Ants, eh…you can’t live with ‘em, can’t live without ‘em…at any rate, it’s always these six-legged bastards who show up in pseudo-scientific articles when some nincompoop author is clutching for a metaphor for human society. Perhaps it’s because we suppose these tiny black rogues have organised themselves into a hierarchical system, one with a monarch at its centre, and capable of productive activity on an industrial scale we puny humans can only dream about. Then there’s their elaborate communication system, which involves flopping their pathetic antennae about in some way, to relay signals throughout the entire colony. It’s only a matter of time before some smart alec compares that to “The Internet” and starts to make outlandish claims, for instance that “Ants Invented The World Wide Web” or some such nonsense.
I for one have never trusted the ant, and regard these crawling devils with the same suspicious eye as I do most of the smaller creatures who share the earth with us. They’re up to something, and I don’t like it. One interesting trend for many years has been the cultivation of a so-called “ant farm”, which I believe involves creating a mini-colony of these unpleasant monsters inside a glass box filled with sand or porous earth, allowing us to observe the ants plotting their nefarious schemes. These ant farms have proven especially popular among American school children, who proudly exhibit them as “science projects” when they wish to earn points in entomology. The truth is far more sinister, of course…any given ant farm is just a way of proving the inevitability of capitalism, perpetuating the exploitation of labour, and the “need” for a caste system that keeps us all oppressed; and where better to indoctrinate children with this poisonous ideology than at secondary school. It’s all there, in among the ants.
Some of my justifiable paranoia and bile has, I like to think, informed the record we have in front of us – titled Ant Farm (FEEDING TUBE RECORDS FTR241) and credited to the players Elliott Schwartz and Big Blood. It’s a slightly creepy and weird slab of sound art and music, not without its frequently beautiful moments, but mostly issued as a warning against the rise of the ants. The music was originally the soundtrack for an art exhibit, also called Ant Farm, an event which was held in Maine to showcase the work of The Ant Girls, a visual art group including Colleen Kinsella and Dorothy Schwartz. Right there you’ve got a strong thread of “ant-ness” detectable in the genesis of this particular record. I shouldn’t be surprised if The Ant Girls knew more than they were letting on.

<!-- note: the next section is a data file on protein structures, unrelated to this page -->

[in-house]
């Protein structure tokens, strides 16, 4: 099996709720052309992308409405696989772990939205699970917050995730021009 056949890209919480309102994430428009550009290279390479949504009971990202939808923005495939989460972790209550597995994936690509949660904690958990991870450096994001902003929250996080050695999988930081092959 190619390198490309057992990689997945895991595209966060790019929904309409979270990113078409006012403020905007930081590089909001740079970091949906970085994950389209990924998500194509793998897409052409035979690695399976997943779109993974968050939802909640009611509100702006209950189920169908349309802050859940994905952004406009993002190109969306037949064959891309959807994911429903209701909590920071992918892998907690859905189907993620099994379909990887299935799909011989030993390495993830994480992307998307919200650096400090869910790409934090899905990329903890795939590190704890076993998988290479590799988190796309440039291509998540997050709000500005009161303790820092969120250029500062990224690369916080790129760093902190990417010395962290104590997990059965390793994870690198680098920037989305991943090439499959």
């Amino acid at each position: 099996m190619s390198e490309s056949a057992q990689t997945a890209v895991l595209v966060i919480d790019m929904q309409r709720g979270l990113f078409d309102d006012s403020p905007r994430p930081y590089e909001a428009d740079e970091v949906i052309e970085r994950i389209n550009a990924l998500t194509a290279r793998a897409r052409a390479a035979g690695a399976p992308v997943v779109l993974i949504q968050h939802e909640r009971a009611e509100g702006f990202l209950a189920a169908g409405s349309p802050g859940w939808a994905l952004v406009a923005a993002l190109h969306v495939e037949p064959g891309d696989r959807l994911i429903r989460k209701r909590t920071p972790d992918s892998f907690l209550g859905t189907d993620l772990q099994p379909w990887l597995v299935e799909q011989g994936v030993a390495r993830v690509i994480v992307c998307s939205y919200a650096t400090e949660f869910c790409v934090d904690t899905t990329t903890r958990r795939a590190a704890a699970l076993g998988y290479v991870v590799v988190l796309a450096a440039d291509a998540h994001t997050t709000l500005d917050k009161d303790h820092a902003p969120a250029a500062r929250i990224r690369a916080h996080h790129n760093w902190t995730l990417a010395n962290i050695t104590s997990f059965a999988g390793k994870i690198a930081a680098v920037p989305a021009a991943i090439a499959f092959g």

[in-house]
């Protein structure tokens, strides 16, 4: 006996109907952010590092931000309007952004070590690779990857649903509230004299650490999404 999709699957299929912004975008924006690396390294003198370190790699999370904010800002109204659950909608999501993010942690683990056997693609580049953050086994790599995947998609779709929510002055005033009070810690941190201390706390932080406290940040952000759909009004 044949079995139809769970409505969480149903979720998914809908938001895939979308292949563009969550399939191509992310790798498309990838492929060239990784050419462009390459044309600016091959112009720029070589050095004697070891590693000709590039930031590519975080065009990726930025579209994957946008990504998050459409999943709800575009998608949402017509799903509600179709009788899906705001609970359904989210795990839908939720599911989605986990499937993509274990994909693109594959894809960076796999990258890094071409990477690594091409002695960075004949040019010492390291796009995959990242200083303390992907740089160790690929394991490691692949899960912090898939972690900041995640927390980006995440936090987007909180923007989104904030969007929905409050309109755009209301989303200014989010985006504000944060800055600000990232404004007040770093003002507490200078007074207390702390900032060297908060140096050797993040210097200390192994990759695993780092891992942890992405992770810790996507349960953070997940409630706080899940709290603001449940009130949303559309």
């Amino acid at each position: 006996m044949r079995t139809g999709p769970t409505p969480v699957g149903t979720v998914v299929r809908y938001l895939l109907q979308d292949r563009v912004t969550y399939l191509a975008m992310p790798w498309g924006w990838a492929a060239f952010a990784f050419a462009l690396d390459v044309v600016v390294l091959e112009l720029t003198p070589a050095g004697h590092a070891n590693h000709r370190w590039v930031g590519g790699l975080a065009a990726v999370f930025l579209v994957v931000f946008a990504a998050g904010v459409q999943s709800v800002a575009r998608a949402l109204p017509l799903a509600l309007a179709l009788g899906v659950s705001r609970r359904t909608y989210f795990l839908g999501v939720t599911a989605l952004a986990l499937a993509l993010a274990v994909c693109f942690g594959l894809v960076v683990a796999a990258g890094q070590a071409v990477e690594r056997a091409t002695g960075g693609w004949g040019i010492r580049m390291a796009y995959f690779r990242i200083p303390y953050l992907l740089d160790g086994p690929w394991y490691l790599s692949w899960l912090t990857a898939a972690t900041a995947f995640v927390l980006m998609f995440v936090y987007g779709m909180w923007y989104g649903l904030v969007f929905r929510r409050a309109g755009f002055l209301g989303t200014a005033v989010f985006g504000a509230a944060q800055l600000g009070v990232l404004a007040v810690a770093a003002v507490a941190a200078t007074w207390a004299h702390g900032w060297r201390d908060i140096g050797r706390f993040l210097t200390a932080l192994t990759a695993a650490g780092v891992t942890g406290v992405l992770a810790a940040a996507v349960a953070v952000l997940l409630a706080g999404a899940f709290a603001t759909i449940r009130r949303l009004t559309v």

Colleen Kinsella is also one half of Big Blood, along with Caleb Mulkerin, and they’ve been making records since 2006, many of them issued as CDRs on their own Don’t Trust The Ruin label. Weirdly, they’re actually a four-piece but only have two members. They probably came under the influence of the ants to arrive at that point. Elliott Schwartz is a veteran American composer whose modernistic (I assume) escapades date back to the 1960s, although he also made a remarkable record with Marion Brown called Soundways, issued in 1973 by the Bowdoin College Music Press. It’s remarkable for its combination of electronic keyboard music with free jazz sax blowing, a combination which always works for me. Schwartz has no traceable connection to the world of ants, and is just guesting.
The Ant Farm record will draw you in at first by dint of its unusual sound – lo-fi, crackly, misted-up recordings as if heard through a layer of aural fog. From these gentle rumbles and purrs, there will emerge strange tunes and eerie keyboard fugues, some of them played on gamelan instruments such as the Baliphone, or other hammered instruments like the Dulcimer. There’s more atmospheric home-brew electronics than you could fit in a shopping bag, and Schwartz plays his heart out when called upon, offering near-classical tunes of intricate delicacy, many of which have a narrative vibe very fitted to telling the stories of these darn ants. For instance, ‘The Queen’s Egg’ or ‘Winged Pile’ or ‘Swarm’. All of these uncanny musical elements – plus some occasional whispery breathy songs on side two – are blended into a seamless suite of gentle, vaguely sinister music of a supreme oddness, leading the listener through that evil maze-like warren that is the tunnel system of the ants. To top it all off, it’s packaged in some gorgeous sleeve art and inners, featuring paintings of – guess what! – ants at work. These images are uncredited on the release but are possibly provided by one of the Ant Girls. Great! From 17 May 2016.